They do say Haydn is a musician’s musician, but he’s clearly not a favourite of Madonna’s. Which is a shame because in avoiding his music she missed the highlight of this concert. Her diminutive figure was seen stealing into the Royal Festival Hall (RFH) almost incognito (were she not the only audience member in dark glasses) just as Papa Haydn’s eccentric, penetrating symphony No. 64 ended.
Sir Simon Rattle, who elicited playing of great tonal sophistication and exquisite balance from the players, was not the draw: it was the ravishing Labèque sisters in their bejewelled 18th century-style coats and raven-black locks that Madge had come to see. These days the Parisian sisters are mentors to rock royalty – Sting and Herbie Hancock among them - but quite what Madonna made of Mozart’s Concerto for Two Pianos K315 played on fragile fortepianos taxes the imagination.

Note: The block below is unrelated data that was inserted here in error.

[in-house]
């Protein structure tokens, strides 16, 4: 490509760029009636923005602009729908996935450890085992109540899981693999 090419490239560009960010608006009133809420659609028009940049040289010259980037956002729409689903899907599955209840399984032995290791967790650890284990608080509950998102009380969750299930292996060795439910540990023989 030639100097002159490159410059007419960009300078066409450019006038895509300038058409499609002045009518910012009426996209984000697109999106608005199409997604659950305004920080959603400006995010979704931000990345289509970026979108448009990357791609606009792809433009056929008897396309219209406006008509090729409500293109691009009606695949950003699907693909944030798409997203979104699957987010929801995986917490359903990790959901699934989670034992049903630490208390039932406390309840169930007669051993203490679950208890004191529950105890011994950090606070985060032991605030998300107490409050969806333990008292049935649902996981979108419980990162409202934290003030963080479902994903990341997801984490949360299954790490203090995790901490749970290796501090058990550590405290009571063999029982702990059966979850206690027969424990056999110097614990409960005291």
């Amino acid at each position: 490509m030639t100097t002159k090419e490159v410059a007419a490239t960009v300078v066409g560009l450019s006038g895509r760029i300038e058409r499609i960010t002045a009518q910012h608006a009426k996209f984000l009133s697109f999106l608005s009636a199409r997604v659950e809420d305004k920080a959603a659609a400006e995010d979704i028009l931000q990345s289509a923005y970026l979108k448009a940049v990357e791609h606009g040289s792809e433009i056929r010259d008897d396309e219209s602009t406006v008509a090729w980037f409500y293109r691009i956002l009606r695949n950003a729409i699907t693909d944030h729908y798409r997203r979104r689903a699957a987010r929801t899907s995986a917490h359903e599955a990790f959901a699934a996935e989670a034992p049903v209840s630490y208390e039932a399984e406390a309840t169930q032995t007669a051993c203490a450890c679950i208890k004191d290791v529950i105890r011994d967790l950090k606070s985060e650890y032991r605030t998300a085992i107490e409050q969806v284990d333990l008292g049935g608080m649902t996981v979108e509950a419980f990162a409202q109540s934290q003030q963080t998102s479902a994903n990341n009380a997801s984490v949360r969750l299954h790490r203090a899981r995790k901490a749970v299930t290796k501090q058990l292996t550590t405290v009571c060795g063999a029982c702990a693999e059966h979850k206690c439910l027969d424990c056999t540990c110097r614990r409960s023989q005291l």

Beginning with a throaty trill, which on these instruments had the air of low, distant laughter, the concerto is a charming exercise in mirror images and teasing echoes, and the sisters choreographed it beautifully, accompanied with gossamer touch by the Orchestra of the Age of Enlightenment (OAE). It says much for the improved acoustics of the Royal Festival Hall (RFH) that we could hear every note of these delicate keyboard timbres, and there was a collective held breath during the cadenza.
After the interval, when Madonna had long left the building, Mozart’s graceful Symphony No. 33 was followed by Haydn’s magnificent Symphony No. 95, written just after Mozart’s death, and in many ways a tribute to his Jupiter Symphony (No. 41). Here, at last, was some dramatic meat to feast on, from the incisive variations to the eloquent cello solo in the Trio, played with great character by Pierre Doumenge, and the extravagant last movement, complete with trumpets and drums.
Thanks to Matty